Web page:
A Conversation with Sebastian Castillo
By Laura Liu
Sebastian Castillo is the author of 49 Venezuelan Novels (Bottlecap Press). He lives in New York where he teaches writing.
I was fortunate enough to sit down and ask Sebastian some questions. Read on for the result!
Laura Liu, Interviewer: To begin, what led you pursue writing? Was there a moment at which you felt yourself transition from “a person who writes” into “a writer”? How did you psychologically navigate that experience?
Sebastian Castillo, Writer: Reading Roberto Bolaño’s 2666 when I was 20 had a big impact on me. I think Bolaño in general is what first spurred me toward writing. The first generation of New York School poets, too. Both made literature feel open, immediate, and playful—something living, existing in the present tense. Later on, the Oulipo group and other contemporary writers who were playing with form (like Dennis Cooper, César Aira, Lydia Davis) confirmed this for me. I felt encouraged by reading them—that literature was continuous and possible and that by loving the writers I did, I was given consent to participate.
LL: You were born in Venezuela, grew up in New York, and have also lived in Philadelphia. How has your childhood has influenced your writing? Which of these places do you draw inspiration from the most, or do you rather find that they come together in your writing?
SC: I assume my childhood influenced me in the same way it influences everyone. I’m not sure if I can draw exact distinctions regarding place and its effect on my writing. I’ve sometimes felt that I don’t write about this life, but another one—the one that exists in writing itself. I don’t want for that to sound too stuffy. For me, the life I encounter in reading, in literature, feels distinct from my experiences outside of it. Reading is inside of life too, of course, but I prefer living in that corner. Life is boring, mean, etc.
LL: Speaking of Venezuela, let’s talk about your most recent book, 49 Venezuelan Novels (Bottlecap Press, 2017). Was the number 49 intentional? How did you go about writing those novels and piecing them together—were they originally in a different order?
SC: I was originally aiming for 99. I had a few more than that once I was done with the first draft, and felt unsatisfied with several of them—either they strayed too far from my concept of the book, or were stretching a thread that felt redundant. I decided on 49 because the number felt incomplete—one less than 50, which for some reason seems whole, a reliable unit. That “lack” spoke to my desire for the reader to co-author these novels with me—to move beyond what I had written and into their own imagination, where they would have the freedom to expand or extrapolate from what I had provided. Maybe they would add the 50th? The fact that 49, as a “random” number, seems coded with intention was also a reason—that someone would ask why 49 was the case. The answer is the question!
I wrote much of these “novels” over a period of several years and re-arranged them multiple times. I think, though, that the intended order can and should be perverted—I asked the publisher not to include page numbers for that reason. It’s really a toilet book: pick it up, flip through as you please, go back to life outside the bathroom, whatever.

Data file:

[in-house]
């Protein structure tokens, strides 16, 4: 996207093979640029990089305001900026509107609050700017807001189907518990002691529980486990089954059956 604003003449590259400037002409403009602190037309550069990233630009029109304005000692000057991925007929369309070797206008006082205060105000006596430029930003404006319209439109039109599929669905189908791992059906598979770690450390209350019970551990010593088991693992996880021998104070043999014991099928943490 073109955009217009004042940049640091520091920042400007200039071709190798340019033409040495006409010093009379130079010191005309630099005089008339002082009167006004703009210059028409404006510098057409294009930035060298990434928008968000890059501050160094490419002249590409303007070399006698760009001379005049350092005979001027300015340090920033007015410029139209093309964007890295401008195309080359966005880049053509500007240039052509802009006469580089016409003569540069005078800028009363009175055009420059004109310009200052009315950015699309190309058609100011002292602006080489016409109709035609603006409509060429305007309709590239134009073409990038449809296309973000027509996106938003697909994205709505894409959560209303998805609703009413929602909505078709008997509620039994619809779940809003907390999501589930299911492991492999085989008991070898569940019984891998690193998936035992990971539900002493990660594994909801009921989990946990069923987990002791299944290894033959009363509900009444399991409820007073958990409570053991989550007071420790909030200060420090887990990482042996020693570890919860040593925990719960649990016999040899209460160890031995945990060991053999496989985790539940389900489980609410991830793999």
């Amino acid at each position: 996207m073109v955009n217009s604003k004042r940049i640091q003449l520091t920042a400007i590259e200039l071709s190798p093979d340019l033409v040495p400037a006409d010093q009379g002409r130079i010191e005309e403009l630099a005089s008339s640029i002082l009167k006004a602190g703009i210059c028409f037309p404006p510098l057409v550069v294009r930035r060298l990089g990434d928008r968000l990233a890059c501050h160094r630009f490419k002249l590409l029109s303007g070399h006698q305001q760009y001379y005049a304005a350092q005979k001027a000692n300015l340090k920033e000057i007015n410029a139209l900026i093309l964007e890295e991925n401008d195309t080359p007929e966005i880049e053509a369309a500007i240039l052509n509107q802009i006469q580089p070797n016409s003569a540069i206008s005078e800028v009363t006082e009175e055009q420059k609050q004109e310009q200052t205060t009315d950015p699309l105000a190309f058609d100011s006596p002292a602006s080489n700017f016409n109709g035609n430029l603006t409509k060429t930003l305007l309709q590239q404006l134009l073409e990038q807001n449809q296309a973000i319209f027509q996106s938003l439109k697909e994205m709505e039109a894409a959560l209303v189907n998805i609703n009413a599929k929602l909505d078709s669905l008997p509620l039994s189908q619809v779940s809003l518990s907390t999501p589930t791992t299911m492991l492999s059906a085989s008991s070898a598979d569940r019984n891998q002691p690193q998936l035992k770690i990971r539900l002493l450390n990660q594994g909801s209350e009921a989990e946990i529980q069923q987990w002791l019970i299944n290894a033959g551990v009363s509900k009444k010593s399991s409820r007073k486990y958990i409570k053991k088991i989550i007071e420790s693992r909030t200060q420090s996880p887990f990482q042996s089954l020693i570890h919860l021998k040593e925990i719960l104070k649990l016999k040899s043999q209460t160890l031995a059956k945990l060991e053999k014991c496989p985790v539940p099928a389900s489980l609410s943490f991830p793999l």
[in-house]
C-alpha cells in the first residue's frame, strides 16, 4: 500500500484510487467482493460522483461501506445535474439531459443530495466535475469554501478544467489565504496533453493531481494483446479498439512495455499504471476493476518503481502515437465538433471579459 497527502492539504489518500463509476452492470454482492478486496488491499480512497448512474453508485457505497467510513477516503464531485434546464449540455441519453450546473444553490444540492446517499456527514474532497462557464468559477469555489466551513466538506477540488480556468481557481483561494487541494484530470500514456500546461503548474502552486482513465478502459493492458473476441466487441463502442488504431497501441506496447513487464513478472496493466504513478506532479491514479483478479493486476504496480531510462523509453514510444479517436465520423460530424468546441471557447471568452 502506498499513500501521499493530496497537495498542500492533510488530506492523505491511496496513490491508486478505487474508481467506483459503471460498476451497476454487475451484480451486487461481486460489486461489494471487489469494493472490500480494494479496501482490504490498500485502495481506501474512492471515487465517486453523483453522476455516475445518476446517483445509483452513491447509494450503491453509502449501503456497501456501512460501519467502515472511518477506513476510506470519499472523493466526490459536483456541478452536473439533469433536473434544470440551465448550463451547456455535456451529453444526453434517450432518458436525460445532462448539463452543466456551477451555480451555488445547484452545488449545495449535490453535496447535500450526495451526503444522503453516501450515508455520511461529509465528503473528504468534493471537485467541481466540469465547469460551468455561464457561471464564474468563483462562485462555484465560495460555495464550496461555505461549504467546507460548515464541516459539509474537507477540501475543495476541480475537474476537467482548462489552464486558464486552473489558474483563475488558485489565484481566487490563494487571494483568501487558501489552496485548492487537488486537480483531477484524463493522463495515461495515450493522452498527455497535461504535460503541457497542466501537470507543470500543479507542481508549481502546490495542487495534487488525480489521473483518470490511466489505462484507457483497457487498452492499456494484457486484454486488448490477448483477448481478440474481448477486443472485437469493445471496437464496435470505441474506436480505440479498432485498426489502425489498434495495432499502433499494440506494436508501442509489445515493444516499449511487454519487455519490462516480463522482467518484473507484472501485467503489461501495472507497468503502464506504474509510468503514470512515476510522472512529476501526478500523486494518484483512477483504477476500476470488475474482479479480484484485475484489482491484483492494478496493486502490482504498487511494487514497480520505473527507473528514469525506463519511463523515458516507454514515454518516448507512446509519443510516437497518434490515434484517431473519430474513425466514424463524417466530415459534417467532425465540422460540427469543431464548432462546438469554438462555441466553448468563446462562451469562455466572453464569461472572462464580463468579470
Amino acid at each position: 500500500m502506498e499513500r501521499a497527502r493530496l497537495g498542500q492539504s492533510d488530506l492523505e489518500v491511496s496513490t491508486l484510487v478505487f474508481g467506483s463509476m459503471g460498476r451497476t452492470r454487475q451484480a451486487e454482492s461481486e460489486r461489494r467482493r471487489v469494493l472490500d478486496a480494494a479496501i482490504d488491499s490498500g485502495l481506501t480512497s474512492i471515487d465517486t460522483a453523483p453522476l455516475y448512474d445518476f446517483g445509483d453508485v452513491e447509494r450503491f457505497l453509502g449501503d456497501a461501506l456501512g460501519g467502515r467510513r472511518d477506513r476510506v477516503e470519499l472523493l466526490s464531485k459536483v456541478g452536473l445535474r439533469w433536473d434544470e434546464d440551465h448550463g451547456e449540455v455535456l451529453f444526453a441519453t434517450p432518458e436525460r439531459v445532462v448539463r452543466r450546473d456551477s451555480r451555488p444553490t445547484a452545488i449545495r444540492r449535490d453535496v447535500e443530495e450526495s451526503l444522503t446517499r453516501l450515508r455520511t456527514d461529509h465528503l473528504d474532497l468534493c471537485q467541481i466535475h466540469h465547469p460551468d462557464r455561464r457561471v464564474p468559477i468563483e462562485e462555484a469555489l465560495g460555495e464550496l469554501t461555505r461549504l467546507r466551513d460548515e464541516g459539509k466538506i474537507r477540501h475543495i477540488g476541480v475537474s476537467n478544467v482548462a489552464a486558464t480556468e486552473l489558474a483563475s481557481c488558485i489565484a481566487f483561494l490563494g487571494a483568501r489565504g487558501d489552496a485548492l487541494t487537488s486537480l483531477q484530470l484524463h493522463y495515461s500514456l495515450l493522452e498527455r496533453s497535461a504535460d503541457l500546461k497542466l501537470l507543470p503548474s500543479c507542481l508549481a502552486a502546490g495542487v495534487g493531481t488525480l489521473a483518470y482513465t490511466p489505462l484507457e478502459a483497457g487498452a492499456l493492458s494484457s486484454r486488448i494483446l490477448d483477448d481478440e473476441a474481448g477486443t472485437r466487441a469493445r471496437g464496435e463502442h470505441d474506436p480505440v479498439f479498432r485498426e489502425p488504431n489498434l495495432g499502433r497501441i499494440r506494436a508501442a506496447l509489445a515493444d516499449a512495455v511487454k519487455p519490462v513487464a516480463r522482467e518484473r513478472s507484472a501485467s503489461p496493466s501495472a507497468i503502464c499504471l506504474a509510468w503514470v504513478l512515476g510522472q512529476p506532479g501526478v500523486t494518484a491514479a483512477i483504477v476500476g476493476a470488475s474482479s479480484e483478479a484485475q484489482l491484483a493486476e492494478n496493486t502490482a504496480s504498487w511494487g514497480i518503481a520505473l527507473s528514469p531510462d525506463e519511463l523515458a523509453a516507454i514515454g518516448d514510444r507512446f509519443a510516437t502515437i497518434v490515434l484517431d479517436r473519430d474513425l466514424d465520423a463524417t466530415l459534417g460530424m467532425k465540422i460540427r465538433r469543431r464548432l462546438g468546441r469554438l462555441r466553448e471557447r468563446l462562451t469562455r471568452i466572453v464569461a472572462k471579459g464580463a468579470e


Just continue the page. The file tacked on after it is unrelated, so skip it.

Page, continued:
LL: Switching gears a bit, what is your greatest fear when it comes to writing or being a literary community member? What’s one way you’re working to manage it?
SC: I would like to get as far away from those concerns as possible! I like writing because I like reading. Writing is just another way for me to participate in literature within my life—I really do privilege reading over writing itself. In terms of your question regarding community: I’m always happy to meet people who love the same things I do. It makes me feel close to them, maybe closer to the world in general. But I really don’t want to invest any importance on my input within the “literary community,” or whatever we might call it. Sharing a loved thing with friends and comrades is enough.
LL: You have also released an album called Skinned Genie and the Same Chords. Is your songwriting process a distinct process from that of your other genres?
SC: I used to make music more frequently than I do now, so it feels a bit distant for me. That being said, I do think one useful thing I gained from recording music was to rely on the material rather than any idea I might have invented for myself regarding how something was supposed to sound. Playing around with the object as it actually exists is more important, and puts away a lot of the anxiety that might arise with perceived expectation, “results.” It’s more difficult for me to have that attitude with language, but I think the guiding principle is a good one, and I try to follow it.
LL: To wrap up, you are currently teaching creative writing. I’m sure you encounter many students who hope to pursue writing. Do you have any advice for prospective writers, or perhaps students who are on the fence?
SC: My advice is to read things that charge you with permission, and write what feels exciting and nourishing. The further away you can get from thinking your work should resemble something familiar, the better.
Laura Liu is a senior at Conestoga High School, and has been writing her entire life. As an editor for her school's literary magazine, The Folio, she is always looking for ways to help herself and her peers develop mastery and voice in writing.
Laura is a 2019 Merit Award Winner for Writing (Poetry) from the National YoungArts Foundation, and has won top prizes in competitions such as the Scholastic Art & Writing Awards, the National Federation of State Poetry Societies (NFSPS) Student Contest, and the Central League Writing Contest. She was also published in NFSPS' annual poetry anthology, Encore, in 2017.
Header Image: Sebastian Castillo